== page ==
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SBA Loans: the 504 Loan Program

T.J. Casady,

January 30, 2015

Building Your Business


The Small Business Administration's (SBA) 504 Loan program is for small businesses needing to acquire major fixed assets, to expand, to modernize, or to construct a new facility. This program provides long-term, fixed-rate (up to 20 years) financing to encourage community growth and business expansion. SBA 504 loans can only be used for fixed assets such as:

  • Real estate, both existing buildings and new construction
  • Improvements and upgrades. This can include street grading, parking lots, landscape, etc.
  • Remodel or conversion of existing facilities.
  • Purchase of machinery and equipment needed long-term.

The three parts to a 504 Loan

  • Part one: A loan secured with a first mortgage from a private-sector lender covering up to 50% of the project cost.
  • Part two: A second mortgage secured with a junior lien from an SBA certified development company covering up to 40% of the cost. (This is 100% backed by the SBA)
  • Part three: A contribution from the small business owner of at least 10% equity for the cost of the project.

With SBA 504 loans borrowers can finance up to 90% of appraised property value. They can also include the eligible refinancing costs. To be eligible for a 504 loan, a business must operate for profit, and fit the size guidelines set by the SBA for the 504 program. This means tangible net worth can’t exceed $15 million, net income can’t exceed $5 million after taxes. In addition, 504 loans can’t be made to businesses that speculate or invest in rental real estate.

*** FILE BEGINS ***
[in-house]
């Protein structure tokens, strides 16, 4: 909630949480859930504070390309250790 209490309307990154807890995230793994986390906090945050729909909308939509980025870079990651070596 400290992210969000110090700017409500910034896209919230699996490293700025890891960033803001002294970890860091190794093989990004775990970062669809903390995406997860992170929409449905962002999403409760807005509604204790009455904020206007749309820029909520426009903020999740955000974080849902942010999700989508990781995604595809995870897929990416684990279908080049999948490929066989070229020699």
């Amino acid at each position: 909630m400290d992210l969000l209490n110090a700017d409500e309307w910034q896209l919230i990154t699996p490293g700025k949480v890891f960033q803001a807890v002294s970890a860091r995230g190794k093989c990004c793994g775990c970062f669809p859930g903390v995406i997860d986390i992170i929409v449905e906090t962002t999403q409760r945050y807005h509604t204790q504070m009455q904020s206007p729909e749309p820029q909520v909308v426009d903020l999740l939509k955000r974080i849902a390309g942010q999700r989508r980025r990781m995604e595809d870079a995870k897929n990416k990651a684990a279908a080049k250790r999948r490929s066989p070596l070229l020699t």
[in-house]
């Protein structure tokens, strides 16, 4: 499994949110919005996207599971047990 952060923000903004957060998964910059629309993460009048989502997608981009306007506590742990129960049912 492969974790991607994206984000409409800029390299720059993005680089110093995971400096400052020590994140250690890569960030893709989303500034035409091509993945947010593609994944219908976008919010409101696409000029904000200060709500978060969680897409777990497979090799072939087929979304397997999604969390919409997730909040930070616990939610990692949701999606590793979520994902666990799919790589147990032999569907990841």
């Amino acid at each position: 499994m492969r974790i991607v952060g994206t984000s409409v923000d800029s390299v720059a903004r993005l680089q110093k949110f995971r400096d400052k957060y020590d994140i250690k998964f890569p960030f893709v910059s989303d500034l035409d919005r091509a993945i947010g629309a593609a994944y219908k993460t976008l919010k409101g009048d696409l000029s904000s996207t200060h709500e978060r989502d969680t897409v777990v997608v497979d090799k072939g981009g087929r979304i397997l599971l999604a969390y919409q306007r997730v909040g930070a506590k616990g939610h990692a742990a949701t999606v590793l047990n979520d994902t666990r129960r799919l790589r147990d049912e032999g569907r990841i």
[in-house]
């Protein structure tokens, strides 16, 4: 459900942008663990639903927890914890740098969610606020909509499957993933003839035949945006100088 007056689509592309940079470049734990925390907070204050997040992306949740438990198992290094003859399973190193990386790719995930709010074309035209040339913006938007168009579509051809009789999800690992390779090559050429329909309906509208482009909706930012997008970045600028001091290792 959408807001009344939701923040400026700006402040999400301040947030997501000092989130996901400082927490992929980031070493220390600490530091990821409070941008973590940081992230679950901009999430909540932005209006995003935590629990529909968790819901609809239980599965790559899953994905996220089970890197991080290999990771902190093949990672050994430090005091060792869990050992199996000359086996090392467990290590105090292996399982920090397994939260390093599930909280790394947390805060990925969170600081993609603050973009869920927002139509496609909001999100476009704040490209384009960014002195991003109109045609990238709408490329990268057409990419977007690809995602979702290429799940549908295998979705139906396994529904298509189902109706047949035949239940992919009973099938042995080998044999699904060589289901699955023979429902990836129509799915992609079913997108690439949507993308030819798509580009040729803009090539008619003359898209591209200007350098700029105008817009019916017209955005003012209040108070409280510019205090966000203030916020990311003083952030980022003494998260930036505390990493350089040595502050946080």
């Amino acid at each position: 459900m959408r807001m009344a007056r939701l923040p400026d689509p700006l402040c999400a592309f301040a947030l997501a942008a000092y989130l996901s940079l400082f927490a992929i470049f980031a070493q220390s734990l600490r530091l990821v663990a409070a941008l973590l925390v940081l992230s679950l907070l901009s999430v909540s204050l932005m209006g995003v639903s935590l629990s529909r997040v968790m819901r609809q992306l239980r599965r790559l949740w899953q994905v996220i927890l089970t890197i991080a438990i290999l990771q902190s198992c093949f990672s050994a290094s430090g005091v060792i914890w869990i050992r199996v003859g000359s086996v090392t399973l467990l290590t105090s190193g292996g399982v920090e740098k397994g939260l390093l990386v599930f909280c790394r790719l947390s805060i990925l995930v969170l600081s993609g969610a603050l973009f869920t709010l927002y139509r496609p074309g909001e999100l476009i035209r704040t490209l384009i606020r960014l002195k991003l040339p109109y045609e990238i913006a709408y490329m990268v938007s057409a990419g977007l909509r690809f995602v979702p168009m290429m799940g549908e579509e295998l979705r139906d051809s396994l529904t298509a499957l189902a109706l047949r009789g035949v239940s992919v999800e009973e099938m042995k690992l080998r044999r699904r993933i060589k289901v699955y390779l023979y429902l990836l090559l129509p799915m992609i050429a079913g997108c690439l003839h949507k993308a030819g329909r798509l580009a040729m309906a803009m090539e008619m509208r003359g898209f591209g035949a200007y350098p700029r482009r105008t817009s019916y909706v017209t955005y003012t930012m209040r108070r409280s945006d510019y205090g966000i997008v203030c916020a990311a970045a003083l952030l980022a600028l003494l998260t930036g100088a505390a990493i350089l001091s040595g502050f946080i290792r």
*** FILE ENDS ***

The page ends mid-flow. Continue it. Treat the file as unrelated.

For even more information about 504 Loans, check out 504 Loan Resources from and NEDCO. If you have any questions about how an SBA Loan can work for your business, I'm here to help.

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I see that 504 loans cannot be used by "businesses" to buy investment properties but can an individual for instance use a 504 loan to buy a townhome, primary use as a rental? or do you have to go through conventional residential lending avenues for that? Reason I ask is b/c from what I see you pretty much need 20% going that route. Any advice would be great and thanks!

This blog article is for informational purposes only, and is not an advertisement for a product or service. The accuracy and completeness is not guaranteed and does not constitute legal or tax advice. Please consult with your own tax, legal, and financial advisors.